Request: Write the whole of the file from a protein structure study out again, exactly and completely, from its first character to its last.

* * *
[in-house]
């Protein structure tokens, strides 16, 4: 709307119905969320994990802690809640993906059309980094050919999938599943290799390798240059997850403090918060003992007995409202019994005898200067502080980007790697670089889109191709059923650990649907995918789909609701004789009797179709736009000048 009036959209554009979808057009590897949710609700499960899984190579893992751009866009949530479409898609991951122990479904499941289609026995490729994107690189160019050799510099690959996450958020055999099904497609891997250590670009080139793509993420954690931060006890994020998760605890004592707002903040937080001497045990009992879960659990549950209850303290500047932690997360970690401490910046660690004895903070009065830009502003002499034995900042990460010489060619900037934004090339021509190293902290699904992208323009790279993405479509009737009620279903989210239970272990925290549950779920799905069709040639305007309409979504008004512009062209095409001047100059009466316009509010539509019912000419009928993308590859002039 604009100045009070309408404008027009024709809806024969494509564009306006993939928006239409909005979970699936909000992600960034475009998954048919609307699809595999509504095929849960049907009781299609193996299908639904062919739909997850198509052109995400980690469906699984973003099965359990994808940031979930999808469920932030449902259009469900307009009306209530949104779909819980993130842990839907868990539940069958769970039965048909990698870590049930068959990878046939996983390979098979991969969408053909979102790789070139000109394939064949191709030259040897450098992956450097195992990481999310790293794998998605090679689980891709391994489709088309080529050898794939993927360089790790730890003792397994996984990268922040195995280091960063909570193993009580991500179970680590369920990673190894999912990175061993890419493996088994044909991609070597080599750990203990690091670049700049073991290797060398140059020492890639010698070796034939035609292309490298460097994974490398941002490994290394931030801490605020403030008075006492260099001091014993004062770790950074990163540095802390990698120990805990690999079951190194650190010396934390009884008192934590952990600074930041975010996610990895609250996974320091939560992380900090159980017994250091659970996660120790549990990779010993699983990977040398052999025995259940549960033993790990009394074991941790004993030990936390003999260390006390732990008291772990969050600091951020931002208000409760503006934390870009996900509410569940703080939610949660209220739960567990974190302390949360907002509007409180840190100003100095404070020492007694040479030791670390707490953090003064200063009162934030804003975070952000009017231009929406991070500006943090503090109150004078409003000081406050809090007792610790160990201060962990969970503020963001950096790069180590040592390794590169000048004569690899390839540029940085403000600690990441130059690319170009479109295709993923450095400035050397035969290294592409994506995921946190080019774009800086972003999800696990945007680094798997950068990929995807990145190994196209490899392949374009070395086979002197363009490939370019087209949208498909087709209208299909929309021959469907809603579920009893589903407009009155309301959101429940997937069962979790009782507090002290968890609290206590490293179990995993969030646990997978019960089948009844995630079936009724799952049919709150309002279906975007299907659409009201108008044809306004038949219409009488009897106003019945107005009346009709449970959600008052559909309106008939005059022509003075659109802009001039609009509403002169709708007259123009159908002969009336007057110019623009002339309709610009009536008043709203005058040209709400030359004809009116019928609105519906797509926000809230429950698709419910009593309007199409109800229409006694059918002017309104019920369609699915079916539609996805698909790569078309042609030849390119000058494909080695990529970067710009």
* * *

[in-house]
């Protein structure tokens, strides 16, 4: 709307119905969320994990802690809640993906059309980094050919999938599943290799390798240059997850403090918060003992007995409202019994005898200067502080980007790697670089889109191709059923650990649907995918789909609701004789009797179709736009000048 009036959209554009979808057009590897949710609700499960899984190579893992751009866009949530479409898609991951122990479904499941289609026995490729994107690189160019050799510099690959996450958020055999099904497609891997250590670009080139793509993420954690931060006890994020998760605890004592707002903040937080001497045990009992879960659990549950209850303290500047932690997360970690401490910046660690004895903070009065830009502003002499034995900042990460010489060619900037934004090339021509190293902290699904992208323009790279993405479509009737009620279903989210239970272990925290549950779920799905069709040639305007309409979504008004512009062209095409001047100059009466316009509010539509019912000419009928993308590859002039 604009100045009070309408404008027009024709809806024969494509564009306006993939928006239409909005979970699936909000992600960034475009998954048919609307699809595999509504095929849960049907009781299609193996299908639904062919739909997850198509052109995400980690469906699984973003099965359990994808940031979930999808469920932030449902259009469900307009009306209530949104779909819980993130842990839907868990539940069958769970039965048909990698870590049930068959990878046939996983390979098979991969969408053909979102790789070139000109394939064949191709030259040897450098992956450097195992990481999310790293794998998605090679689980891709391994489709088309080529050898794939993927360089790790730890003792397994996984990268922040195995280091960063909570193993009580991500179970680590369920990673190894999912990175061993890419493996088994044909991609070597080599750990203990690091670049700049073991290797060398140059020492890639010698070796034939035609292309490298460097994974490398941002490994290394931030801490605020403030008075006492260099001091014993004062770790950074990163540095802390990698120990805990690999079951190194650190010396934390009884008192934590952990600074930041975010996610990895609250996974320091939560992380900090159980017994250091659970996660120790549990990779010993699983990977040398052999025995259940549960033993790990009394074991941790004993030990936390003999260390006390732990008291772990969050600091951020931002208000409760503006934390870009996900509410569940703080939610949660209220739960567990974190302390949360907002509007409180840190100003100095404070020492007694040479030791670390707490953090003064200063009162934030804003975070952000009017231009929406991070500006943090503090109150004078409003000081406050809090007792610790160990201060962990969970503020963001950096790069180590040592390794590169000048004569690899390839540029940085403000600690990441130059690319170009479109295709993923450095400035050397035969290294592409994506995921946190080019774009800086972003999800696990945007680094798997950068990929995807990145190994196209490899392949374009070395086979002197363009490939370019087209949208498909087709209208299909929309021959469907809603579920009893589903407009009155309301959101429940997937069962979790009782507090002290968890609290206590490293179990995993969030646990997978019960089948009844995630079936009724799952049919709150309002279906975007299907659409009201108008044809306004038949219409009488009897106003019945107005009346009709449970959600008052559909309106008939005059022509003075659109802009001039609009509403002169709708007259123009159908002969009336007057110019623009002339309709610009009536008043709203005058040209709400030359004809009116019928609105519906797509926000809230429950698709419910009593309007199409109800229409006694059918002017309104019920369609699915079916539609996805698909790569078309042609030849390119000058494909080695990529970067710009």